Article

A Group Communication Framework

03/2000;
Source: CiteSeer

ABSTRACT This paper presents a general architectural model for group communications which are communications that may involve more than two parties. The concept of group is presented and the concept of group association, which is an instance of group communication, is analysed. Those group associations are modelled as a set of basic components called multicast conversations. At the service boundery, new architectural concepts are introduced to identify a group association as well as its multicast conversations. Then, facilities to handle the group associations and the multicast conversations are defined and the properties of data transfer on a group association are examined. Finally, the paper deals with aspects of group management. 1. Introduction One of the key issues to fulfil the requirements of modern distributed applications such as teleconferencing, multimedia distribution or client/server applications, is the efficient exchange of information between multiple entities, that is group or...

0 Bookmarks
 · 
29 Views
  • Source
    [Show abstract] [Hide abstract]
    ABSTRACT: Despite its obvious suitability for distributed multimedia applications, multicasting has not yet found widespread application. Having analyzed shortcomings of today's approaches, we devise in the GCAP project a new end-to-end transport architecture for multimedia multicasting that supports partial order and partial reliability. In this paper, we argue that, at the network layer, single-source multicasting (PIM-SSM) should be chosen. Consequently, our Monomedia Multicast protocol provides, along with reliability and QoS monitoring functionality, an ALM based multicast solution referred to as TBCP (Tree Building Control Protocol), to be used as back channel for SSM, e.g. for retransmission requests. On top of the Monomedia protocol, our Multimedia Multicast protocol handles multimedia sessions composed of multiple monomedia connections: The FPTP (Fully Programmable Transport Protocol) allows applications to specify, through its API, the (global) synchronization and (individual) reliability requirements within a multimedia session. Our group management approach is focused on group integrity.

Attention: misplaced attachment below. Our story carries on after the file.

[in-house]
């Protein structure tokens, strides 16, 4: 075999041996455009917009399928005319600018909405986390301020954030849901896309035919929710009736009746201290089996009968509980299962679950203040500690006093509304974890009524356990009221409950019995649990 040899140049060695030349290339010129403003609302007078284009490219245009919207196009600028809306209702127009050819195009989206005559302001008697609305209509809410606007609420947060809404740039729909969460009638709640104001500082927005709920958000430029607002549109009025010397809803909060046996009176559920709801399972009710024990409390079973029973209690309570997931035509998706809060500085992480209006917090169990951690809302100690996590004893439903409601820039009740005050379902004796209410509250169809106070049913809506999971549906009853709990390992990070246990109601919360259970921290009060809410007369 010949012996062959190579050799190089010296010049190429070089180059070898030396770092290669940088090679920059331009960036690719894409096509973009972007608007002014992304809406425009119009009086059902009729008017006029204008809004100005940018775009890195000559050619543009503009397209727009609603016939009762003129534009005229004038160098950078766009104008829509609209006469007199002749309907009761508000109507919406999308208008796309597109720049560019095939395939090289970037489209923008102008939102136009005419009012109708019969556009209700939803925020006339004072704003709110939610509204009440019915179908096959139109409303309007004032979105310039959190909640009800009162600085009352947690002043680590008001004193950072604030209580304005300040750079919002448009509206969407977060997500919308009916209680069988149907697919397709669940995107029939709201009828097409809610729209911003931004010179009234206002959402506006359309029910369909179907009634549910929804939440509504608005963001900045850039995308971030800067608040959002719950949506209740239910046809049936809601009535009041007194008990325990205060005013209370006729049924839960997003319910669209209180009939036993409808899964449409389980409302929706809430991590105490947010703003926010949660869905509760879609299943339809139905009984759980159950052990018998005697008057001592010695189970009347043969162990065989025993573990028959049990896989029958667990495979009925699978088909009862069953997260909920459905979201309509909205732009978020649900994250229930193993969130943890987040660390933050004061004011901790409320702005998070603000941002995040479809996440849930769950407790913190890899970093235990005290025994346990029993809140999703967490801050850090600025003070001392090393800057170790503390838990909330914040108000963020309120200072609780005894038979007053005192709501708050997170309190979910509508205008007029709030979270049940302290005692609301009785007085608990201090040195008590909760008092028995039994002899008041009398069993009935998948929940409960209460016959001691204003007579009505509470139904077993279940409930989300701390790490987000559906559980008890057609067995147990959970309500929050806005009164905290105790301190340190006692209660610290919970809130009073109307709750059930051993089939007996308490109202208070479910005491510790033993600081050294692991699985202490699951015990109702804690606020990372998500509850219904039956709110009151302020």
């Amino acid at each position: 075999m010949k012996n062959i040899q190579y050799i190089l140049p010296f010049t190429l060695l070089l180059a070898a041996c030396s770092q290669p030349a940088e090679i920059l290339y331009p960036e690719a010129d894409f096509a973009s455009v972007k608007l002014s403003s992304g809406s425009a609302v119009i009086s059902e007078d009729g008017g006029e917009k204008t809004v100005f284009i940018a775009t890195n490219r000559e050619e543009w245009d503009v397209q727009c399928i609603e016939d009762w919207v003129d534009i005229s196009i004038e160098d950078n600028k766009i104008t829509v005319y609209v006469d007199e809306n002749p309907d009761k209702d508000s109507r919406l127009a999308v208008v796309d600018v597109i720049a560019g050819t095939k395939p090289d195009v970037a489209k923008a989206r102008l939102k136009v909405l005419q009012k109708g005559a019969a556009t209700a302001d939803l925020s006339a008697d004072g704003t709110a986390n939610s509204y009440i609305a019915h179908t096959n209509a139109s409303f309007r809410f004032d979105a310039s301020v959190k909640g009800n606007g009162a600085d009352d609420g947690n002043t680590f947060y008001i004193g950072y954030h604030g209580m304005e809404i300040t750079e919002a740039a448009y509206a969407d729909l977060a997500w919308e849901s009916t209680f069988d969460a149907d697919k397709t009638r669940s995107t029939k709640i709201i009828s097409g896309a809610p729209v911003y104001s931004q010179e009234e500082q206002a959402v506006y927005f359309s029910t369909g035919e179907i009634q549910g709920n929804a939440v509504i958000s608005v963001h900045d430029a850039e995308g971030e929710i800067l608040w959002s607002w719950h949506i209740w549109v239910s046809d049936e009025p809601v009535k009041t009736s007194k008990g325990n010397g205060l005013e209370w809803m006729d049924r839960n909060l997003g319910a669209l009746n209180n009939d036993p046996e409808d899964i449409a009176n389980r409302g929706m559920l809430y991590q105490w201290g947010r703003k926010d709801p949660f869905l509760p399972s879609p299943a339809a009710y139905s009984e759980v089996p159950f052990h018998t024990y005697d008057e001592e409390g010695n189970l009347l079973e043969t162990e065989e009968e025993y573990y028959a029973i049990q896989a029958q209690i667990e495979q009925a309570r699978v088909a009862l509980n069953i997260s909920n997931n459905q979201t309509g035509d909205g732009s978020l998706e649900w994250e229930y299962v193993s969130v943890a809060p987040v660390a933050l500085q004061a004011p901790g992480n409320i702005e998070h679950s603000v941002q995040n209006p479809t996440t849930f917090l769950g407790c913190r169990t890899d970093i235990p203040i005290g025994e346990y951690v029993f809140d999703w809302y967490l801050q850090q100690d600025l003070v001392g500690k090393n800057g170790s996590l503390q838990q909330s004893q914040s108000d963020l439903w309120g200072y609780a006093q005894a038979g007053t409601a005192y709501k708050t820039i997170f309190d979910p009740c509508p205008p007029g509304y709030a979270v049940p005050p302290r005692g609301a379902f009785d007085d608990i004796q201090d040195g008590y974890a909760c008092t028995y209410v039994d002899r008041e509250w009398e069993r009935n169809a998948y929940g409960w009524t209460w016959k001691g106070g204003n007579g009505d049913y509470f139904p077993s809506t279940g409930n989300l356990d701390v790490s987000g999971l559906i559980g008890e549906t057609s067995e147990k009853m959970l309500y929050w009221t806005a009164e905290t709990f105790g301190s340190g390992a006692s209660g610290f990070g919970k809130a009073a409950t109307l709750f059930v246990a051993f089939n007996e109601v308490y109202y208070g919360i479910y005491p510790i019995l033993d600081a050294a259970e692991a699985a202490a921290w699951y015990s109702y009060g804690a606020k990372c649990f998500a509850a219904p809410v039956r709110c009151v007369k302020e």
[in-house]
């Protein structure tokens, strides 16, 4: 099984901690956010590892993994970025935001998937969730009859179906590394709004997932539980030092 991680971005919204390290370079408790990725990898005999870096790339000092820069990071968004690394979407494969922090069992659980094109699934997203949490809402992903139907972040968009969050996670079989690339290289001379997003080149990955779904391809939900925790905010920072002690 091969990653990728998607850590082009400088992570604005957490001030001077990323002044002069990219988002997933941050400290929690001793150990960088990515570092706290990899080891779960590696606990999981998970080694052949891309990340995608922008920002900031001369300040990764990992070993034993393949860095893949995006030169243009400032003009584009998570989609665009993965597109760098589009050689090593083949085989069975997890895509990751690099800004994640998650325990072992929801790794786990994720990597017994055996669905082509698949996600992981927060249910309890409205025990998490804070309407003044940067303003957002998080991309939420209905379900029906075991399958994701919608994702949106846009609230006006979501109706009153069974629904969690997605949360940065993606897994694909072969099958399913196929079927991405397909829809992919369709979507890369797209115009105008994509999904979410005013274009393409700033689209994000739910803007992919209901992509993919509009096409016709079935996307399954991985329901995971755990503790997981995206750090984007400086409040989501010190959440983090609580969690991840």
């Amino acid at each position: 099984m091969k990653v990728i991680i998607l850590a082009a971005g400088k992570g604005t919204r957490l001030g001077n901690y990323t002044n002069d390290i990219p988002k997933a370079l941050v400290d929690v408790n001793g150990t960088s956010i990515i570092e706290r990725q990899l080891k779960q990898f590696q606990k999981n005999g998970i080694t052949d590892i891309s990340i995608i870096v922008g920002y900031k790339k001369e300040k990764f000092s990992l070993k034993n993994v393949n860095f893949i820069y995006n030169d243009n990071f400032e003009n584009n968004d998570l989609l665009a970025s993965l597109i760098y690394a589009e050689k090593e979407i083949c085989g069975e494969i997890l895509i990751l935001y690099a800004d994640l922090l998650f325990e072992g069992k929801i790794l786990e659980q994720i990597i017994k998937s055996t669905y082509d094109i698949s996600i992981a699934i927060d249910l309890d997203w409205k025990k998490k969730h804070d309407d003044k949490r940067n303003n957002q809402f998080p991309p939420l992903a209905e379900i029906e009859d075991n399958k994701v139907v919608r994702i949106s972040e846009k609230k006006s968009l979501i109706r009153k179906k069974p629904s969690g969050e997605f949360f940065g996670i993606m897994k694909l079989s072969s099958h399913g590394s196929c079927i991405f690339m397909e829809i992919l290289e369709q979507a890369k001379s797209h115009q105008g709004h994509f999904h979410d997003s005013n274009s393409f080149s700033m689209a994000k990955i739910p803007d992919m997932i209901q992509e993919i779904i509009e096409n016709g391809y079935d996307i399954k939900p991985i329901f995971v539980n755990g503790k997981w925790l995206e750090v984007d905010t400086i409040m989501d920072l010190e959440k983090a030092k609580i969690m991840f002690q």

08/2002;
  • Source
    [Show abstract] [Hide abstract]
    ABSTRACT: : In recent years computers have developed very rapidly from simple processing machines to sophisticated communication systems employing multiple media. Computers are imcreasingly used for all kinds of man-machine and interpersonal communication and co-operation. Many of these applications involve multiple communicating entities as well as multimedia. However, in general no sufficient support for multimedia group communication is yet available. In this paper we first analyse existing systems offering group support at different levels of the system and communication architecture. Subsequently a study on multimedia group application requirements is described. It is mainly concerned with highly interactive applications such as CSCW. The study is based on the examination of existing systems, system scenarios and ethnographical studies. To describe the multitude of characteristics and requirements of these applications in a structured and comprehensive way a set of group application charact...
    03/1996;

Full-text (2 Sources)

View
8 Downloads
Available from
Jun 4, 2014